Mandy Jacobson talks about her South African documentary Plot for Peace.
South African documentary Plot For Peace tells the story of the end of apartheid from the point of view of a mysterious French businessman called Jean Yves Ollivier, whose dealings influenced Nelson Mandela’s release from prison and helped to broker peace between South Africa and its neighbouring states.
The film’s director Mandy Jacobson came across a two minute clip of Ollivier, who was in Cannes to promote the project, whilst trawling through hundreds of hours of archive footage collated by the African Oral History Archive, which also funded the film.
“He had been involved in a prisoner exchange with Angola but he never spoken about his story. The more we started talking to him, the more we discovered his involvement in the behind the scenes diplomacy. We spent months trying to convince him that the story should be told,” says Jacobson, who won two Emmys for her 1996 documentary Calling The Ghosts.
Written by former Africa editor of Le Monde, Stephen W Smith, the film is more “narrative thriller” than traditional documentary. “We found there was so much action in Jean Yves story, the secret meetings, the risking his life. We really want it to feel like you are watching a feature film,” says Jacobson.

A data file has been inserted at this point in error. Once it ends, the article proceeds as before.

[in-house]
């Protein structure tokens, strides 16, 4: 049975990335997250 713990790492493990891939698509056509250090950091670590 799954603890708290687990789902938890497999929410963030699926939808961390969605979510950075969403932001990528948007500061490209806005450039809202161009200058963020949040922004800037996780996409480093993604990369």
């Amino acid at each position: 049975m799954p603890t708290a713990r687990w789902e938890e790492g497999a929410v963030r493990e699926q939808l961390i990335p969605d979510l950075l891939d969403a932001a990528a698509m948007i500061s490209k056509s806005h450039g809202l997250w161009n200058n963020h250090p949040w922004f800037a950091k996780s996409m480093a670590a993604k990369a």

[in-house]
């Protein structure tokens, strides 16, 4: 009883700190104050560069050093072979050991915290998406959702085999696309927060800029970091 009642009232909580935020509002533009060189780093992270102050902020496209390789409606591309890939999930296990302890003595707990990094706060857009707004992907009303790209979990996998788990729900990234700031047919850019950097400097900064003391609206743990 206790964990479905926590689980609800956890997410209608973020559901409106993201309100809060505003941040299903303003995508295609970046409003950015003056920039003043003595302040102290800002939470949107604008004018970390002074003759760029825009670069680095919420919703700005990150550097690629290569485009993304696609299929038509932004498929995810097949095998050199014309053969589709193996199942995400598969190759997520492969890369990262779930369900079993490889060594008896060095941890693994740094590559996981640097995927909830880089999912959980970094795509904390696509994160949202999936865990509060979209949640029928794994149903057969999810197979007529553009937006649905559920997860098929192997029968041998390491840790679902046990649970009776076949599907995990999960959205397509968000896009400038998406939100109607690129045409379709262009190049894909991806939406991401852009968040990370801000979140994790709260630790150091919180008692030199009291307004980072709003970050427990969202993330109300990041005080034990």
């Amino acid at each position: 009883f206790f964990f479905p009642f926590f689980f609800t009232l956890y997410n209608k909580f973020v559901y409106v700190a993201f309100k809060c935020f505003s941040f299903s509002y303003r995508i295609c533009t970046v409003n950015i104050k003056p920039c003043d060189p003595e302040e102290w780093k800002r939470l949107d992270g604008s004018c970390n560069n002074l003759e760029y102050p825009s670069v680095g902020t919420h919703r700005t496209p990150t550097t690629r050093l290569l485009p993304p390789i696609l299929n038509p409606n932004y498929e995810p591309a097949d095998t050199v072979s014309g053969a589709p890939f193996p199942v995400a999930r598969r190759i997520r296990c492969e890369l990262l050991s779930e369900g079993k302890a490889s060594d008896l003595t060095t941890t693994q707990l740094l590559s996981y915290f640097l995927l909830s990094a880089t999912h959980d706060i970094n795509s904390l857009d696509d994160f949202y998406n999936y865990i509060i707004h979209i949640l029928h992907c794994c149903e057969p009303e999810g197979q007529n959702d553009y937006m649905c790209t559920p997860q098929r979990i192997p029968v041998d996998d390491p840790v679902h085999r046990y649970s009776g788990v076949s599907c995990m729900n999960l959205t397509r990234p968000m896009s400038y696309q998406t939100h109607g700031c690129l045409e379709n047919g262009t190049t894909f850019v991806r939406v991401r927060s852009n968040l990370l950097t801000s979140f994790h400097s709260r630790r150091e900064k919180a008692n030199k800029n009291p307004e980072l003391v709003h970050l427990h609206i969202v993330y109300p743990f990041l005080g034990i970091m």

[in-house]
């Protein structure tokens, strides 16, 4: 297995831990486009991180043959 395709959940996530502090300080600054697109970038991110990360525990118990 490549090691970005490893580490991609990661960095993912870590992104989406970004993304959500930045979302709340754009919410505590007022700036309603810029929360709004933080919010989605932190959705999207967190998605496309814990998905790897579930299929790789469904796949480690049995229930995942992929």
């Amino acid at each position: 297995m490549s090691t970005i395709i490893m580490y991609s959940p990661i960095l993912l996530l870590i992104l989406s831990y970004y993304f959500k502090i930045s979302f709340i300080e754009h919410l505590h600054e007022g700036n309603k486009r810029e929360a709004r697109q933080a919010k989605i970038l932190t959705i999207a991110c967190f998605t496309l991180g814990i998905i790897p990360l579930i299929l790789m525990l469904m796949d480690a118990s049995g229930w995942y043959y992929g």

Sold internationally by Wide Management, the film combines archive footage and interviews with heads of states, diplomats and key players including Winnie Mandela, although the team were unable to secure an interview with Mandela himself. “We tried but in the last three years interviews have not been possible,” says Jacobson, who says she would have asked him about “the role of regional efforts facilitating apartheid.” because “for me, that’s the hook.”
After enticing buyers with the project in the market, it will go on the screen at Sheffield Doc/Fest, with plans for a theatrical release, particularly in South Africa and France. “Audiences around the globe have a fascination with South Africa, whether it is how it relates to racisim or issues of reconciliation in their countries,” says Jacobson, who is also hoping that the project will connect with younger audiences. “The born free generation, those born after 1990, they don’t know much about the Apartheid. The challenge for film makers like us is how to make historical subjects relevant for a younger audience”